remy Au Yong When US President Barack Obama and Prime Minister Lee Hsien Loong raised their glasses at the state dinner on Tuesday night (yesterday morning, Singapore time), it was a toast to not just the depth of current bilateral links, but also the strong personal rapport between the two leaders.
In tributes that each lasted about seven minutes, the two spoke warmly of each other and even threw in a few jokes.
Just as he did during the arrival ceremony earlier on Tuesday, Mr Obama liberally littered his remarks at the dinner with Singaporean references and colloquialisms.
He started his toast by acknowledging the recent inclusion of hawker stalls in the Michelin food guide. "We all know how seriously Singaporeans take their food. In Singapore, even the street vendors - the hawker stalls - earn Michelin stars - which creates some pressure this evening," he said to laughter from the audience of nearly 200.
"We were tempted to offer each of you a Singapore Sling or some chilli crab. However, for those of you who know its unmistakable scent - which never seems to go away - you'll understand why we are not serving a fruit known as durian here in the White House."
When it was his turn to take to the podium in the White House East Room, Mr Lee landed punchlines of his own.
He spoke of how former US ambassador Steve Green was crucial in teeing up the midnight golf game between former Singapore prime minister Goh Chok Tong and former US president Bill Clinton that eventually led to the US-Singapore free-trade agreement.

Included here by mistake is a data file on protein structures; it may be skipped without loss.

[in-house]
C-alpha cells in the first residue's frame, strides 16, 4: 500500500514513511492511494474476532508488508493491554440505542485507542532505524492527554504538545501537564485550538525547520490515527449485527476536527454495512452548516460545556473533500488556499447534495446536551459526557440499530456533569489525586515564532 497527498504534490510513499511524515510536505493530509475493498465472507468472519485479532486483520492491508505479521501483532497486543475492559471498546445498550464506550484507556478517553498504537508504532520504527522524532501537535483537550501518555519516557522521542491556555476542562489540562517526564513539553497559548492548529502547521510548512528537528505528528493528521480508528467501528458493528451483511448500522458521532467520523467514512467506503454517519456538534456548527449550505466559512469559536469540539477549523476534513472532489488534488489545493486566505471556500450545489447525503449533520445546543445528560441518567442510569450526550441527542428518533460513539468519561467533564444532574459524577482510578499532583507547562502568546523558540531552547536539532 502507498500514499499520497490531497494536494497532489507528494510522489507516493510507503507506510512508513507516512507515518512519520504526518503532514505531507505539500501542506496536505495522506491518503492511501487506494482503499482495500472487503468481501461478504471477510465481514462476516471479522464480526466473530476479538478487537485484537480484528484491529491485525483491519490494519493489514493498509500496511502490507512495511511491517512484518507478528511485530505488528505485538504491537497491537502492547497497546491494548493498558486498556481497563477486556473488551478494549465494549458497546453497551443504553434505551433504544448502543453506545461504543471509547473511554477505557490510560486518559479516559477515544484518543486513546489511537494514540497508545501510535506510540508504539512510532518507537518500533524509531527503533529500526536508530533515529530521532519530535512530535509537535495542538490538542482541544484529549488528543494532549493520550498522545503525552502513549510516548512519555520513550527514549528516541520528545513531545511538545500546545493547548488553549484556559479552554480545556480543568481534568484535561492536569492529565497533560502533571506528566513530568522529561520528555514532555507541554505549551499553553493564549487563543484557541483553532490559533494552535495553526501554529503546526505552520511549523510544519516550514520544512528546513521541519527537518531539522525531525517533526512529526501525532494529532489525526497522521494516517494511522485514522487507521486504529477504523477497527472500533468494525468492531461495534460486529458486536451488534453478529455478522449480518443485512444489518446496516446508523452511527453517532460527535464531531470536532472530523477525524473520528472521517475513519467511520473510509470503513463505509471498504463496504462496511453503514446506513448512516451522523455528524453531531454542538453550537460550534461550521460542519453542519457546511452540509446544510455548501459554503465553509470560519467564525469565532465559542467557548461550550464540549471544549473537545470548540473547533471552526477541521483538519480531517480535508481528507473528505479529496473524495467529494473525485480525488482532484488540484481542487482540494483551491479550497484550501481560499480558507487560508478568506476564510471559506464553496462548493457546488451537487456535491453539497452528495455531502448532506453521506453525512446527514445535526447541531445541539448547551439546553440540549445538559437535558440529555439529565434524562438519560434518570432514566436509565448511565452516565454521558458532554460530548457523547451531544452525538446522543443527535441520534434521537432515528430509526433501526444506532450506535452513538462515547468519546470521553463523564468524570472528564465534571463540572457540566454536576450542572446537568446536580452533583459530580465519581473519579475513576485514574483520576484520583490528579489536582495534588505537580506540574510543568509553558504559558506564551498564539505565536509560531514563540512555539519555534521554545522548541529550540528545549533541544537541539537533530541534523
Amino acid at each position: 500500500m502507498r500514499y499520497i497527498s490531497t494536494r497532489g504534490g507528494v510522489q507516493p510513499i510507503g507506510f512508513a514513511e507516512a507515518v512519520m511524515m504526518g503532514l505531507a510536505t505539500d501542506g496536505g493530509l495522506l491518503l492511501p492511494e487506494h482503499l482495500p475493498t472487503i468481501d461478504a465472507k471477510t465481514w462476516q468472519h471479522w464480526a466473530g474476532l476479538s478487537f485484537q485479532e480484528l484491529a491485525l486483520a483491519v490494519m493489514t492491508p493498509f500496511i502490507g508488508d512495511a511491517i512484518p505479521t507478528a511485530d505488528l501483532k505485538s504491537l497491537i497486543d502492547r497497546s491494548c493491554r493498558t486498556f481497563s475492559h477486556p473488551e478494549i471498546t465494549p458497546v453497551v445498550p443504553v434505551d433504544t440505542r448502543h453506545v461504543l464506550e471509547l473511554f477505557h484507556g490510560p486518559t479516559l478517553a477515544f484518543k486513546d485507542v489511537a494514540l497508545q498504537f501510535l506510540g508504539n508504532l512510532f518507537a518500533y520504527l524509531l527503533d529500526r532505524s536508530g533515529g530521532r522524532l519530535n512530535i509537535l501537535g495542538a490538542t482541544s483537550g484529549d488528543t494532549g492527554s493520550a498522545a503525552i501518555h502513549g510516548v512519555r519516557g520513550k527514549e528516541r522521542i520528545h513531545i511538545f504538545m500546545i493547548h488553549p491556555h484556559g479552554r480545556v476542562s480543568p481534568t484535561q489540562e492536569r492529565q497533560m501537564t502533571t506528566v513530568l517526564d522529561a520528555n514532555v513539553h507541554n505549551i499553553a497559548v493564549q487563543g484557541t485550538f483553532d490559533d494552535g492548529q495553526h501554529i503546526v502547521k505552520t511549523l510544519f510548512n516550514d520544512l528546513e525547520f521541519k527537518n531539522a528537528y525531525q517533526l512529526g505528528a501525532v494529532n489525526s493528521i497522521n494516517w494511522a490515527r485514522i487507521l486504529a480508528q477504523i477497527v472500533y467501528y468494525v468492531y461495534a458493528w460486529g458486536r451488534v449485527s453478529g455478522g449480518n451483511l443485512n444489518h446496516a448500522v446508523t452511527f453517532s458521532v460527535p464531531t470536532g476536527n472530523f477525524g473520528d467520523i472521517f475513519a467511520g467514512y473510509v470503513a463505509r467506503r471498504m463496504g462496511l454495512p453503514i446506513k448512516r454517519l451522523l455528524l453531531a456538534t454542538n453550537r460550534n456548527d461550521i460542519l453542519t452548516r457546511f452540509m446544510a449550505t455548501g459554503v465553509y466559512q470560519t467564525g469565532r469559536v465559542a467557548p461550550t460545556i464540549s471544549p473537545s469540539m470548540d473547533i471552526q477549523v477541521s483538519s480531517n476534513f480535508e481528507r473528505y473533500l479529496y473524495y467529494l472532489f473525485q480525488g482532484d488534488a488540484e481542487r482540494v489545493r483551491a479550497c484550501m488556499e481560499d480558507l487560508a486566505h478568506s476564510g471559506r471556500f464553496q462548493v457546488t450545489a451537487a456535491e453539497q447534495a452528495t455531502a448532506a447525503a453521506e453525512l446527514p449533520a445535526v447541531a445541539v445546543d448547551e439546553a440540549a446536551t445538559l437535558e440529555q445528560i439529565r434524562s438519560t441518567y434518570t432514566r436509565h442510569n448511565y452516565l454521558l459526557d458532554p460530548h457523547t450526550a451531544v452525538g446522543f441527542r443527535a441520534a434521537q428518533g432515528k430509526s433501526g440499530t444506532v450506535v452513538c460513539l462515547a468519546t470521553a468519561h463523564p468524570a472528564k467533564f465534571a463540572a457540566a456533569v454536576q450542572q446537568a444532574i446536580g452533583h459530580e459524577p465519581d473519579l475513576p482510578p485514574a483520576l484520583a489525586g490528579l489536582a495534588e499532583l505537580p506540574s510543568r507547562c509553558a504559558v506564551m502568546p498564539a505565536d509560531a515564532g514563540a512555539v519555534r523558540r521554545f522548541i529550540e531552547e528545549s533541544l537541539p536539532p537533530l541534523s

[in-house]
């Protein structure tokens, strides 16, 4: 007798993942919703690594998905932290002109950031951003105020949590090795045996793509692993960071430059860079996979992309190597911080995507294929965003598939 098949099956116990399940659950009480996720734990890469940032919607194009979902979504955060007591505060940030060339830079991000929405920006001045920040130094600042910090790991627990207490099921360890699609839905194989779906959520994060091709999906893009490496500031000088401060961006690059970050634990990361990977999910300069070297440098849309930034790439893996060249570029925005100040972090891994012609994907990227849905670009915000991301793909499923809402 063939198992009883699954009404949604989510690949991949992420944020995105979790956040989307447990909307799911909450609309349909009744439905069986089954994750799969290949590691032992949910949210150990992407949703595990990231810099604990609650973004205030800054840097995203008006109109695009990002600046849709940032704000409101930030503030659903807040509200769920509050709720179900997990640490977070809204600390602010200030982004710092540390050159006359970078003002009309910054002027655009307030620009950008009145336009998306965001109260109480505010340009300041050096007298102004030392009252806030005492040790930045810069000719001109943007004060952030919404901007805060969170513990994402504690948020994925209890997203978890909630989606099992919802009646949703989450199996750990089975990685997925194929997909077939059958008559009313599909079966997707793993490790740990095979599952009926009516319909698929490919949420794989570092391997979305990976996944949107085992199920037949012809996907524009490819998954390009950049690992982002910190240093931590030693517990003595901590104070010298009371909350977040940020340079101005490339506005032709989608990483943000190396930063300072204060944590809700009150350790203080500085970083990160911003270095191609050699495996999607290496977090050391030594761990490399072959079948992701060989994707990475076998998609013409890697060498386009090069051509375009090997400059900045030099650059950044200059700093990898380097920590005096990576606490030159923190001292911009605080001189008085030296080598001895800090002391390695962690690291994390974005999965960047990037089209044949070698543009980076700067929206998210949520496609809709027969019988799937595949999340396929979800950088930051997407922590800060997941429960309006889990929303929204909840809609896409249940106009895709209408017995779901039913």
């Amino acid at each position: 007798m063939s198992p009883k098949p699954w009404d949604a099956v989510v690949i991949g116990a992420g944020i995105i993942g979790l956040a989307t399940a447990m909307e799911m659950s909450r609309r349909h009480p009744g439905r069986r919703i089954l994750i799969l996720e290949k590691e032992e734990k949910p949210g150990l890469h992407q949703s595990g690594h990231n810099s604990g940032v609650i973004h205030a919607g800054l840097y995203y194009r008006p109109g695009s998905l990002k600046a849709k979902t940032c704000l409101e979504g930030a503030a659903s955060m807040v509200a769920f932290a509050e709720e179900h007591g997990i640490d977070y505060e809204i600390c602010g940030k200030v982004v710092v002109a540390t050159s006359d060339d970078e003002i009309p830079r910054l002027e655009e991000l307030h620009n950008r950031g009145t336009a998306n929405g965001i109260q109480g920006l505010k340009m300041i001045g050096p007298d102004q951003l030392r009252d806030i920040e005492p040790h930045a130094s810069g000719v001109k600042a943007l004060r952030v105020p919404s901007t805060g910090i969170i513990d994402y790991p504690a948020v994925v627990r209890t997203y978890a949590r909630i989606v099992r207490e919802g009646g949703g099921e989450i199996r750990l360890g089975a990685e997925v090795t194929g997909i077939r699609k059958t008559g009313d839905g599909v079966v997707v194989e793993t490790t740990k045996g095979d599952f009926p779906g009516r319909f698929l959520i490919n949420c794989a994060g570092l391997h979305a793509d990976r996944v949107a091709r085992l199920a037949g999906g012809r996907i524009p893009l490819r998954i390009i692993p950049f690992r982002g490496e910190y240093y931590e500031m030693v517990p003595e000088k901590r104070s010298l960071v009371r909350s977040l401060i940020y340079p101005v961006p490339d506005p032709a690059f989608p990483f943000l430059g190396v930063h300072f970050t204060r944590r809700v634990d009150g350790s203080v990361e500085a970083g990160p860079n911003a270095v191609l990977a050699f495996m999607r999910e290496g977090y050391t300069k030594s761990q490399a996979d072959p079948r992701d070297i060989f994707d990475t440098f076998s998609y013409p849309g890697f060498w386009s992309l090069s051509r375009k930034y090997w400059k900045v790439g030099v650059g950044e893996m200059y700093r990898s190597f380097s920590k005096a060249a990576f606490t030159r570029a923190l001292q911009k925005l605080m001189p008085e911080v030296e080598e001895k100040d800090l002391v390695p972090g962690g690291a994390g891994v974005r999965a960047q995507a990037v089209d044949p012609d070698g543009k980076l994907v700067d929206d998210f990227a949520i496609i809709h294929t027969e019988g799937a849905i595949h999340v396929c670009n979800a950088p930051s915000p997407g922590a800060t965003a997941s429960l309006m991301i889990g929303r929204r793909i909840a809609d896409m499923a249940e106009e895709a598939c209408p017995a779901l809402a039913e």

Noting that Mr Clinton was serving his last term then, he quipped that this "shows what can be done even during lame duck periods".
But the biggest laughs came when Mr Lee took a jab at conspiracy theories about Mr Obama not being born in the United States.
While announcing Singapore's gift of an orchid hybrid named Dendrobium Barack and Michelle Obama, he said: "This is a hybrid of breeds native to Singapore and Hawaii, where the President was born - most of us believe."
Jokes aside, both leaders also expressed confidence that US-Singapore ties would endure.
Mr Lee said America has much to offer Singapore.
"Singapore admires America's dynamism, vibrancy and capacity for self-renewal. These qualities attract the best and brightest from around the world," said Mr Lee.
"This is something that Singapore hopes to emulate as we seek to tap this spirit of innovation and entrepreneurship."
Mr Obama, in turn, said the bond between the two countries goes beyond geopolitics.
Noting that the first American representative to Singapore - a planter named Joseph Balestier - still has a road named after him, he said: "It's a reminder that as we pursue a more peaceful and prosperous order in the Asia-Pacific, our partnership is rooted in more than strategic interests. We're bound together by history, by family and by friendship."
The ceremony, which ran for nearly four hours with political leaders, corporate chiefs and TV stars in attendance, capped off Mr Obama's 12th state dinner and the first one he has granted in honour of a South-east Asian country.
After their meeting earlier on Tuesday, Mr Lee and Mr Obama faced the press, both advocating strongly for free trade.
And while Mr Lee declined to weigh in on the US election when asked, he said he hoped cooler heads would prevail after the polls in November.
"Our experience of American elections, presidential elections, has been that many pressures build up during the election campaign. And after the elections, in a calmer, cooler atmosphere, positions are re-thought, strategies are nuanced, and a certain balance is kept in the direction of the ship of state. It doesn't turn completely upside down."